You'll notice what a slow shutter speed will do to the ocean. I couldn't acheive this without the ND filters. I could do just after the sun has set, but with the 4 stacked ND filters, this allows me to do this type of photography at all times of the day. A polarizer could not do this..

Check out my photo galleries !!http://www.vandervalk.cahttp://www.vandervalk.ca/yukonhttp://www.vandervalk.ca/usa.

And when I stop being lazy, I'll actually put them onto my main website gallery and not have 3 seperate galleries. ..

Comment #5

Would you recommend that I buy both a polarizer and a ND filter then? Or if you were to pick one, which one would you pick?..

Comment #6

That may help answer some of your questions.http://www.naturephotographers.net/dw0502-1.html.

Http://www.earthboundlight.com/...otips/neutral-density-and-graduated-nd.htmlJoe B..

Best wishes.

Image control:Zoom outZoom 100%Zoom inExpand AllOpen in new window.

Anything's possible if you don't know what you're talking about...

Comment #7

Joe Btfsplk wrote:.

That may help answer some of your questions.http://www.naturephotographers.net/dw0502-1.html.

Http://www.earthboundlight.com/...otips/neutral-density-and-graduated-nd.htmlJoe B.Best wishes.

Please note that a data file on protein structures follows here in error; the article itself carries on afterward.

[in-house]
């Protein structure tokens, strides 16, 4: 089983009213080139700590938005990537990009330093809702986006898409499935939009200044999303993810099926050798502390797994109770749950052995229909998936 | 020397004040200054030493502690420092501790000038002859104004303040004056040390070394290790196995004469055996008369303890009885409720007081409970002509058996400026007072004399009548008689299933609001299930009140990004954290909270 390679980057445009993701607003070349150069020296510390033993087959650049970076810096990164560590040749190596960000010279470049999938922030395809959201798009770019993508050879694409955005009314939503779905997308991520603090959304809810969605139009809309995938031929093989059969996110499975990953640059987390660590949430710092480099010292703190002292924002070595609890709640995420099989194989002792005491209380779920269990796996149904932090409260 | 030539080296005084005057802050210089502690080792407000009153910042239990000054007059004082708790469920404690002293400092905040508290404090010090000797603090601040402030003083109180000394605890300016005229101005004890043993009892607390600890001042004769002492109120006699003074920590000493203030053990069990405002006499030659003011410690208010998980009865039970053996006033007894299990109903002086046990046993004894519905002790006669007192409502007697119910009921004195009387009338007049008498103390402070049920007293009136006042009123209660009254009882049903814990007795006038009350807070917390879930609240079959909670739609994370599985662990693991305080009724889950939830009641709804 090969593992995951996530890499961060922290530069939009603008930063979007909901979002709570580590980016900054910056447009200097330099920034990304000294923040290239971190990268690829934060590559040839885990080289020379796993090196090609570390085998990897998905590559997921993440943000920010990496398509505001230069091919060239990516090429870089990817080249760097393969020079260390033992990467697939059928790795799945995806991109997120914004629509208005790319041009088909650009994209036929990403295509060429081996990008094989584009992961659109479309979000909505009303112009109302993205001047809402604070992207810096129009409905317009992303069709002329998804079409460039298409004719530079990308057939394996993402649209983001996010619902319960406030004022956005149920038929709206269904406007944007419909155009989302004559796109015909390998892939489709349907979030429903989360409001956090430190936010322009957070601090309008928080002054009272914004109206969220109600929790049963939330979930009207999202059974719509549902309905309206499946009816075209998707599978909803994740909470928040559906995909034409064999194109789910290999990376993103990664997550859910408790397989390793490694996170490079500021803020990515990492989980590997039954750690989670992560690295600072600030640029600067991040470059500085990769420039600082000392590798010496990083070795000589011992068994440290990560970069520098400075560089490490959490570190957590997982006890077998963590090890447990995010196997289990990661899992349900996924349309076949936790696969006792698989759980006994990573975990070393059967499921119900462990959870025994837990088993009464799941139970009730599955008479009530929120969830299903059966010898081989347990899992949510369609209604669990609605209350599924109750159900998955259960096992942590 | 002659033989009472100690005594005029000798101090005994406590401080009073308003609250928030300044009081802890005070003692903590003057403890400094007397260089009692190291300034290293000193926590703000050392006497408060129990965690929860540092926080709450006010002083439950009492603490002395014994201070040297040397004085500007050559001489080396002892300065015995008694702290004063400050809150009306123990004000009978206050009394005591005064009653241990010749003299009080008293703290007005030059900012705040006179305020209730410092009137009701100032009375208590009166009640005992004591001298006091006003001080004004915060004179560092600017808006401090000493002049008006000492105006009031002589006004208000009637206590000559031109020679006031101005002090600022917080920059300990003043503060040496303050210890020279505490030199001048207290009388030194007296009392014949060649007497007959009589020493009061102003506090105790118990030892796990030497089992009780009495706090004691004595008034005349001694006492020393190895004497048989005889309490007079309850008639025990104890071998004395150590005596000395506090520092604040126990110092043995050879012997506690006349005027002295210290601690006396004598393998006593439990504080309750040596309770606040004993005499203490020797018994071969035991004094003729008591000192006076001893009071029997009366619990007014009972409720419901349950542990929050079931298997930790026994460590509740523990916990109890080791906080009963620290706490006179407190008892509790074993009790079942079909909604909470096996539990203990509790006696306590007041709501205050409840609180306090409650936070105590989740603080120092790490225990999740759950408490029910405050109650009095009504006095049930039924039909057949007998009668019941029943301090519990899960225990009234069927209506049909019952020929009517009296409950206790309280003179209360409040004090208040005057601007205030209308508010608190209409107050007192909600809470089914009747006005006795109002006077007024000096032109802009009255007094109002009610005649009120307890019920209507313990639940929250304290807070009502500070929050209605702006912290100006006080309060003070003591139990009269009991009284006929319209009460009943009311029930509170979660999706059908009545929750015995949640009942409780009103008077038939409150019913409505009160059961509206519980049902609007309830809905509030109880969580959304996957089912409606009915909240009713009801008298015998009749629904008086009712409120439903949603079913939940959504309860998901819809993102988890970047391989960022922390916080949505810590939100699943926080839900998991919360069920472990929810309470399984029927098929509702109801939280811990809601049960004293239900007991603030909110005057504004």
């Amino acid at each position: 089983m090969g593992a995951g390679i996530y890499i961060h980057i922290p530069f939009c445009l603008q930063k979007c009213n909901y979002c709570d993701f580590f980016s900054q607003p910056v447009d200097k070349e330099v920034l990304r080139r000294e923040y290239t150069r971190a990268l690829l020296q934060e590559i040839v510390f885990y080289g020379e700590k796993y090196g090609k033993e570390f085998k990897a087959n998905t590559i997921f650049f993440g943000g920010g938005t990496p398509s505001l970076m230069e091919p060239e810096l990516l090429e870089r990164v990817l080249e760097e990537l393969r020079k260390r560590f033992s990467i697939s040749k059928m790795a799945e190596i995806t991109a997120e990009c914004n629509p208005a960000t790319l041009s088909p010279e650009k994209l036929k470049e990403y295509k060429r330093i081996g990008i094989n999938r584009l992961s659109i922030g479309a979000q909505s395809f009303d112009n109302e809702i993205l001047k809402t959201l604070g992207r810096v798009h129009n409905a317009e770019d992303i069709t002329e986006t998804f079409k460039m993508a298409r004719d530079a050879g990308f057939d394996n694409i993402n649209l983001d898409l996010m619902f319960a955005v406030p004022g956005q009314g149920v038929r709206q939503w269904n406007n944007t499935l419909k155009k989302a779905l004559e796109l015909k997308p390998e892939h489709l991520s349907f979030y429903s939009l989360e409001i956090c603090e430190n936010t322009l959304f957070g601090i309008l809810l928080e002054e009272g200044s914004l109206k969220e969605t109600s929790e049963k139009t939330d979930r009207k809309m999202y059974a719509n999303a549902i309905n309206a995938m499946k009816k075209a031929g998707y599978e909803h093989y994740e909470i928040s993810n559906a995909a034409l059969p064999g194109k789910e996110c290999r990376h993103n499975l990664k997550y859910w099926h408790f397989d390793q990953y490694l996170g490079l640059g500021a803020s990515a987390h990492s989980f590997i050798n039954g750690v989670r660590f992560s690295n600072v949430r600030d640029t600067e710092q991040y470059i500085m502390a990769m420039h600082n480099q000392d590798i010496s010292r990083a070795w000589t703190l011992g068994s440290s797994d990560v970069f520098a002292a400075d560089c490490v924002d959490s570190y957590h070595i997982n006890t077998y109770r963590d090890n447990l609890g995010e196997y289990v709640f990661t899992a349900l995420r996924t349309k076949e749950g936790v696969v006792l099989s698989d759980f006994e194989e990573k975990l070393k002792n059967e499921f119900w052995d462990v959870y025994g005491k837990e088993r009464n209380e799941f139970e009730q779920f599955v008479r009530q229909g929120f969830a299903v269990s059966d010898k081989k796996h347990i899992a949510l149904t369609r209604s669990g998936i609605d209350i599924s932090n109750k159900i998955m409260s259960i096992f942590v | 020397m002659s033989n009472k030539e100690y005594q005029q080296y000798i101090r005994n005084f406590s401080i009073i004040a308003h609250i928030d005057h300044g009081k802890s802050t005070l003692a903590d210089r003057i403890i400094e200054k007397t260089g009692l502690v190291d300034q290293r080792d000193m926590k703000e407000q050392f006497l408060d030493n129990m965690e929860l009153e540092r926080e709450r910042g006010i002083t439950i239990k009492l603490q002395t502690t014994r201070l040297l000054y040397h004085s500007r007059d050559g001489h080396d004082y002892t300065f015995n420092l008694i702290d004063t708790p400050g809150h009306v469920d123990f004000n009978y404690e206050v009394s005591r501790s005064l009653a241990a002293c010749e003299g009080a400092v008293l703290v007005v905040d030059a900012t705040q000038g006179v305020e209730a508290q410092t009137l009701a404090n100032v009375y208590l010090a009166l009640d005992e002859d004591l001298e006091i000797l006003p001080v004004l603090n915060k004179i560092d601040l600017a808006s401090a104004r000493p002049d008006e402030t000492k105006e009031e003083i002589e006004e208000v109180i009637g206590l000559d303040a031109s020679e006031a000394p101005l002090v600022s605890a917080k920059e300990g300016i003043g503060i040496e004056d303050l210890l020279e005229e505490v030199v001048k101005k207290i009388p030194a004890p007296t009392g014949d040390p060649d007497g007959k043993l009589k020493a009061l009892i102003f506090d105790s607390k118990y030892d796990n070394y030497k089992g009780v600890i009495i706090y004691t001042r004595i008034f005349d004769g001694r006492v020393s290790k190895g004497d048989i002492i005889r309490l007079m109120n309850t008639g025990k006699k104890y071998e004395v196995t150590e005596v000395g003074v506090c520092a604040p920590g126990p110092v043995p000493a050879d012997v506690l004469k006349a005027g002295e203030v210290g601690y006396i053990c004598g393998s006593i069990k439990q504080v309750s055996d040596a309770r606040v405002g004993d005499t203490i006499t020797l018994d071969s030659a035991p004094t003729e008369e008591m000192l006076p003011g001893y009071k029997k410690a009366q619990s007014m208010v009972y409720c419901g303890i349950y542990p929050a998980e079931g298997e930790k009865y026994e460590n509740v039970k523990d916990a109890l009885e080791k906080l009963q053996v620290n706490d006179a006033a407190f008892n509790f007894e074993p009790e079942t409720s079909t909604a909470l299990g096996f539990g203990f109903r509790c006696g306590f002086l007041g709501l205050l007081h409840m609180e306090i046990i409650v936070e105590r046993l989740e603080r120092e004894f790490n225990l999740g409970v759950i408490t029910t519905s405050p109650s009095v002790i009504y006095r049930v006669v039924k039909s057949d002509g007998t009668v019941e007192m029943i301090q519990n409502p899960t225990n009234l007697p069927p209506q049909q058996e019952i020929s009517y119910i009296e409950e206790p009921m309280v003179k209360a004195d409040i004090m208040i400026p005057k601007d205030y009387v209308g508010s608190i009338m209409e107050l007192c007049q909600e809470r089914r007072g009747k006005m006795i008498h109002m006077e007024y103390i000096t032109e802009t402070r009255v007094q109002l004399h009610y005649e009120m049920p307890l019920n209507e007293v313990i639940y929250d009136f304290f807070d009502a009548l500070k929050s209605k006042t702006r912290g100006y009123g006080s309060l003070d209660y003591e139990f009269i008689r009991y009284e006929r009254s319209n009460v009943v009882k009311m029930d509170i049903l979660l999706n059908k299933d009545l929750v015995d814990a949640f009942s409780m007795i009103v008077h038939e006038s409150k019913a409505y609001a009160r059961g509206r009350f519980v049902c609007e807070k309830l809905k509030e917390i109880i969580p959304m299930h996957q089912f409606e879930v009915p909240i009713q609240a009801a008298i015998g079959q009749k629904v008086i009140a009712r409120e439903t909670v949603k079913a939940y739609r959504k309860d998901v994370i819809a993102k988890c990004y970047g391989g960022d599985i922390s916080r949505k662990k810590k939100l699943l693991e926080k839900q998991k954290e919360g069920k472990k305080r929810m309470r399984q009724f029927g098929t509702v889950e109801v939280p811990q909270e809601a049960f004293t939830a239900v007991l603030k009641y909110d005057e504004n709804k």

Image control:Zoom outZoom 100%Zoom inExpand AllOpen in new window.

Anything's possible if you don't know what you're talking about..

Thanks for the response. It sounds like using a ND filter requires a bit more work than a polarizer. As a newbie to photography maybe I'll stick with a polarizer instead of a ND filter...

Comment #8

If you want your photos to look better during a sunny blue sky or you are taking a lot of picutres with glare, water, reflections etc.. then you will want the Polarizer. ND filter is not something one would need everyday, unless you are specifically looking to increase your shutter time, which most people don't..

I would suggest that you get the polarizer..

Check out my photo galleries !!http://www.vandervalk.cahttp://www.vandervalk.ca/yukonhttp://www.vandervalk.ca/usa.

And when I stop being lazy, I'll actually put them onto my main website gallery and not have 3 seperate galleries. ..

Comment #9